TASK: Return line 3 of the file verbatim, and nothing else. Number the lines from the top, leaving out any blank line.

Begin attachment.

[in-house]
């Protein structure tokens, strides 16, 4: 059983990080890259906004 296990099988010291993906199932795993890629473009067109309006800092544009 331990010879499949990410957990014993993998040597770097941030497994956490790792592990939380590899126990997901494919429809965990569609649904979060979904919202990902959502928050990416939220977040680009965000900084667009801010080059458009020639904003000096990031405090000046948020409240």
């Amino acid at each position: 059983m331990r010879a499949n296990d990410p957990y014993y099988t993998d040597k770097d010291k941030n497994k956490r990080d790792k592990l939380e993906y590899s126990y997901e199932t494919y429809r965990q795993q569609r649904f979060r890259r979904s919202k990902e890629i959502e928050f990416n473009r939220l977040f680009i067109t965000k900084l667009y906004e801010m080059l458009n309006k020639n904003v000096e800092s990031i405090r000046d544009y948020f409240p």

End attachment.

């Amino acid at each position: 059983m331990r010879a499949n296990d990410p957990y014993y099988t993998d040597k770097d010291k941030n497994k956490r990080d790792k592990l939380e993906y590899s126990y997901e199932t494919y429809r965990q795993q569609r649904f979060r890259r979904s919202k990902e890629i959502e928050f990416n473009r939220l977040f680009i067109t965000k900084l667009y906004e801010m080059l458009n309006k020639n904003v000096e800092s990031i405090r000046d544009y948020f409240p």